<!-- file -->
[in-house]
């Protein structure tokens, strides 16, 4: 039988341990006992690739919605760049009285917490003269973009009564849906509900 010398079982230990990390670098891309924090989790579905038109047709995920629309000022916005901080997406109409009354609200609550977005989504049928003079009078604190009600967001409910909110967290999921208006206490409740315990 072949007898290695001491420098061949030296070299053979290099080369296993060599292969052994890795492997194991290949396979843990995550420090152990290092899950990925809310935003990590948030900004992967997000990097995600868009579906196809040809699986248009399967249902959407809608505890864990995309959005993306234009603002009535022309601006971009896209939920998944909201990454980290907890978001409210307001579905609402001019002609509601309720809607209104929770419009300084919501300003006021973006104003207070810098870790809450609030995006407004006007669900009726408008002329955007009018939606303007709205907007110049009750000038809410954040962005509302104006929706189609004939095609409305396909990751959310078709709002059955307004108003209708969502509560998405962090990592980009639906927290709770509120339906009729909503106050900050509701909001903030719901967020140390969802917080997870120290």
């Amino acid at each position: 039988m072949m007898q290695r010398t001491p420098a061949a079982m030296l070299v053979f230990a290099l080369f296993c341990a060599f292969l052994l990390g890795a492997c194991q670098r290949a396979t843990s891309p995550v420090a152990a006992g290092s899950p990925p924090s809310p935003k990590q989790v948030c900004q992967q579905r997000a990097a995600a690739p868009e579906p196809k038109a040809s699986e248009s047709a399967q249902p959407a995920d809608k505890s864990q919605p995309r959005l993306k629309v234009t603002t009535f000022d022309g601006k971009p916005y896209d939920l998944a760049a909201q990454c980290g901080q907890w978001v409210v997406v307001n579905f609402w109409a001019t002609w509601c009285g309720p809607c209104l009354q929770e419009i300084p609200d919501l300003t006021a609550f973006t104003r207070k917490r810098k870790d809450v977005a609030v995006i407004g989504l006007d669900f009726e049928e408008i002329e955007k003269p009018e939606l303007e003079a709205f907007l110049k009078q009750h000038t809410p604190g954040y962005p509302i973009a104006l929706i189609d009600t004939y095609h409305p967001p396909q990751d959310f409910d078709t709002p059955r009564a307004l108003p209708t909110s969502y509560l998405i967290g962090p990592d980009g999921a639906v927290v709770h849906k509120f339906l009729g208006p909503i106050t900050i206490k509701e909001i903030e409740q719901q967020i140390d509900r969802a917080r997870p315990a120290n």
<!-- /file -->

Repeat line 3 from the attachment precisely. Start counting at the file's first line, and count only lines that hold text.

């Amino acid at each position: 039988m072949m007898q290695r010398t001491p420098a061949a079982m030296l070299v053979f230990a290099l080369f296993c341990a060599f292969l052994l990390g890795a492997c194991q670098r290949a396979t843990s891309p995550v420090a152990a006992g290092s899950p990925p924090s809310p935003k990590q989790v948030c900004q992967q579905r997000a990097a995600a690739p868009e579906p196809k038109a040809s699986e248009s047709a399967q249902p959407a995920d809608k505890s864990q919605p995309r959005l993306k629309v234009t603002t009535f000022d022309g601006k971009p916005y896209d939920l998944a760049a909201q990454c980290g901080q907890w978001v409210v997406v307001n579905f609402w109409a001019t002609w509601c009285g309720p809607c209104l009354q929770e419009i300084p609200d919501l300003t006021a609550f973006t104003r207070k917490r810098k870790d809450v977005a609030v995006i407004g989504l006007d669900f009726e049928e408008i002329e955007k003269p009018e939606l303007e003079a709205f907007l110049k009078q009750h000038t809410p604190g954040y962005p509302i973009a104006l929706i189609d009600t004939y095609h409305p967001p396909q990751d959310f409910d078709t709002p059955r009564a307004l108003p209708t909110s969502y509560l998405i967290g962090p990592d980009g999921a639906v927290v709770h849906k509120f339906l009729g208006p909503i106050t900050i206490k509701e909001i903030e409740q719901q967020i140390d509900r969802a917080r997870p315990a120290n």